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Potential biomarker for autism

August 13, 2018

A study of young children with autism spectrum disorder published in JNeurosci reveals altered brain waves compared to typically developing children during a motor control task. The non-invasive neuroimaging technique used in this study could be employed to detect autism symptoms as early as infancy.

People with autism show reduced inhibitory neural activity, reflected in gamma brain waves, and movement abnormalities. Mitsuru Kikuchi and colleagues investigated these two aspects of the disorder by recording the brain activity of five- to seven-year-old children diagnosed with autism as they played a video game that required them to press a button to feed a puppy. Compared to a matched group of typically developing children, the children with autism exhibited longer reaction times and reduced gamma oscillations that were associated with the severity of their symptoms. The researchers demonstrate that these features alone can distinguish the two groups, which may represent an objective approach toward diagnosing autism in young children.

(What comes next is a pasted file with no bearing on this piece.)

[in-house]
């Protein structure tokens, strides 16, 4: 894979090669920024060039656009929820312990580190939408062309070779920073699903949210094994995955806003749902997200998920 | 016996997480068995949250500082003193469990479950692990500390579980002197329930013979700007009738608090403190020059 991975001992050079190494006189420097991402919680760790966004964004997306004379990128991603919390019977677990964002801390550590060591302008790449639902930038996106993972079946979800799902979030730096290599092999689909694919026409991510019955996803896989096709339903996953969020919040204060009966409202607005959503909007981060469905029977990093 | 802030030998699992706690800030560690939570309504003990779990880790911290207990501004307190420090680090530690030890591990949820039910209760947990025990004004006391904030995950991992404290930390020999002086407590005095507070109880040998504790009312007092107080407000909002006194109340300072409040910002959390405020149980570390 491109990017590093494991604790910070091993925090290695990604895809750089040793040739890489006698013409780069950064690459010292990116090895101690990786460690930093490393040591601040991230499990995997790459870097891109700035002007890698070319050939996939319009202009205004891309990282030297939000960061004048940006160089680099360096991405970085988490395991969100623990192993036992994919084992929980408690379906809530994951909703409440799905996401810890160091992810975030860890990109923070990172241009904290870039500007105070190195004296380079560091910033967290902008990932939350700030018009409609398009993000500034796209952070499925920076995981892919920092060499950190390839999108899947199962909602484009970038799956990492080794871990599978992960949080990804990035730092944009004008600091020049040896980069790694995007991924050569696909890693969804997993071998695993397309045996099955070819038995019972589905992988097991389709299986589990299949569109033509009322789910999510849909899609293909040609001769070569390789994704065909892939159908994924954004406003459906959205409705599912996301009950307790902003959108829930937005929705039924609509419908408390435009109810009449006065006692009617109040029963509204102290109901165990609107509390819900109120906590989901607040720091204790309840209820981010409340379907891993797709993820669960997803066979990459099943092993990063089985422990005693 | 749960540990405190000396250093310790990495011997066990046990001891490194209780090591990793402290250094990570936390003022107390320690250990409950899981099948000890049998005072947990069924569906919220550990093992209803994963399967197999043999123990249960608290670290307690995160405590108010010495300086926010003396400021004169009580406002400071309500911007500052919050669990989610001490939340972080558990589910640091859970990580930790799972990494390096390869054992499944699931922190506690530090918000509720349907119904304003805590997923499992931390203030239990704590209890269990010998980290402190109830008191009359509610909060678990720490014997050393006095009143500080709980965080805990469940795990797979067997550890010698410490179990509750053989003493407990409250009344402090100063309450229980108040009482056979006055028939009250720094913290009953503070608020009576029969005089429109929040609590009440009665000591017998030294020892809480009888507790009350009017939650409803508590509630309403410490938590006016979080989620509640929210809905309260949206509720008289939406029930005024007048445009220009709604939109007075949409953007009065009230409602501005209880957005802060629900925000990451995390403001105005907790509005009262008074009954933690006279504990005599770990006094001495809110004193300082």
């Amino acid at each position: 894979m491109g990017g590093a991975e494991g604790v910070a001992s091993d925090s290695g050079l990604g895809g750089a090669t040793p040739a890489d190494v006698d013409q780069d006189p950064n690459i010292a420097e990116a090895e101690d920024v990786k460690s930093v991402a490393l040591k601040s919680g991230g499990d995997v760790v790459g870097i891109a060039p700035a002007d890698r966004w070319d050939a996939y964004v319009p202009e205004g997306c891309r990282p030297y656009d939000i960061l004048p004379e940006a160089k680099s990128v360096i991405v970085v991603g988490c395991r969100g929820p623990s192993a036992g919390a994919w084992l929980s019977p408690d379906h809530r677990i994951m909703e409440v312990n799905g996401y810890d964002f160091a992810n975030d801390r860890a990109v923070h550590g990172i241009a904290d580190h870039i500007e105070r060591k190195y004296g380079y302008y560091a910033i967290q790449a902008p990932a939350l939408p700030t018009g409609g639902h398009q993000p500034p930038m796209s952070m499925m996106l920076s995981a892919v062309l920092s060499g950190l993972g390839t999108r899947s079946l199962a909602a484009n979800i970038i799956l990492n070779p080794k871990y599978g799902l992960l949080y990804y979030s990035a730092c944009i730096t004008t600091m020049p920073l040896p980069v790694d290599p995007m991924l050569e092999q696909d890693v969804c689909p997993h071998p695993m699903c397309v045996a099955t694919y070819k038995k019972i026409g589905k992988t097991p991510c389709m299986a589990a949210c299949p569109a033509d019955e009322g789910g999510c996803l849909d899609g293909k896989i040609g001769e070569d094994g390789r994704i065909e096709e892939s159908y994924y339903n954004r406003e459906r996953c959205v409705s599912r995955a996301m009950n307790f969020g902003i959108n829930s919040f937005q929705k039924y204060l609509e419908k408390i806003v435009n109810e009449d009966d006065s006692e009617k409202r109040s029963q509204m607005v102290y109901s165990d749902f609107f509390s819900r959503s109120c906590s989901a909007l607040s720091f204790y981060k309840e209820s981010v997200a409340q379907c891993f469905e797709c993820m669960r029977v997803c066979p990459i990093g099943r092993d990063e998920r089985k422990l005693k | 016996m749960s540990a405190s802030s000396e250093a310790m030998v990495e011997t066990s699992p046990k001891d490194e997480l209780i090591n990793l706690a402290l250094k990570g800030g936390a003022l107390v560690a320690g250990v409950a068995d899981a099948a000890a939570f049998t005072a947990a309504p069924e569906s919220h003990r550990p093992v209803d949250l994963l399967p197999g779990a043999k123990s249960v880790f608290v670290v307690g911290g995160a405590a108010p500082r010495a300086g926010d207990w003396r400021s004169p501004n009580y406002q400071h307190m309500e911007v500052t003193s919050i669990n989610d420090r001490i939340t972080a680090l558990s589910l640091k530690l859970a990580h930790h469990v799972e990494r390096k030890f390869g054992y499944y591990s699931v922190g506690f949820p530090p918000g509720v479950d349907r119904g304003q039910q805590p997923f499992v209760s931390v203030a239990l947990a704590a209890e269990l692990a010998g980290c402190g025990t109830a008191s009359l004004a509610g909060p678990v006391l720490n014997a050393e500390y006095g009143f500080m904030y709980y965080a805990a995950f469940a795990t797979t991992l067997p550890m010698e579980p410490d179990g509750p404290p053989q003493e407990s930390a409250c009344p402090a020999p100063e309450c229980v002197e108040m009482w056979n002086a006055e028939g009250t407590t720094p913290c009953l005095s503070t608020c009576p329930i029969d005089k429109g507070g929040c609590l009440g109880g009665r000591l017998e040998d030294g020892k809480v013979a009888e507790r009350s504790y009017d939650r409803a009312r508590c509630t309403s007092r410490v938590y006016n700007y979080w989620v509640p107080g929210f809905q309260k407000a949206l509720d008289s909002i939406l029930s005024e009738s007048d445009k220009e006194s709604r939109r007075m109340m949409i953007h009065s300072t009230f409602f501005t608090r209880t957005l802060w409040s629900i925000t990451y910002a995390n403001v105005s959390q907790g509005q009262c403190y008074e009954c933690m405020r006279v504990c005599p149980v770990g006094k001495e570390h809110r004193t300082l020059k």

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Article: Altered Gamma Oscillations during Motor Control in Children with Autism Spectrum Disorder

DOI: https://doi.org/10.1523/JNEUROSCI.1229-18.2018

Corresponding author: Mitsuru Kikuchi (Kanazawa University, Japan), mitsuruk@med.kanazawa-u.ac.jp

About JNeurosci

JNeurosci, the Society for Neuroscience's first journal, was launched in 1981 as a means to communicate the findings of the highest quality neuroscience research to the growing field. Today, the journal remains committed to publishing cutting-edge neuroscience that will have an immediate and lasting scientific impact, while responding to authors' changing publishing needs, representing breadth of the field and diversity in authorship.

About The Society for Neuroscience

The Society for Neuroscience is the world's largest organization of scientists and physicians devoted to understanding the brain and nervous system. The nonprofit organization, founded in 1969, now has nearly 37,000 members in more than 90 countries and over 130 chapters worldwide.

Society for Neuroscience

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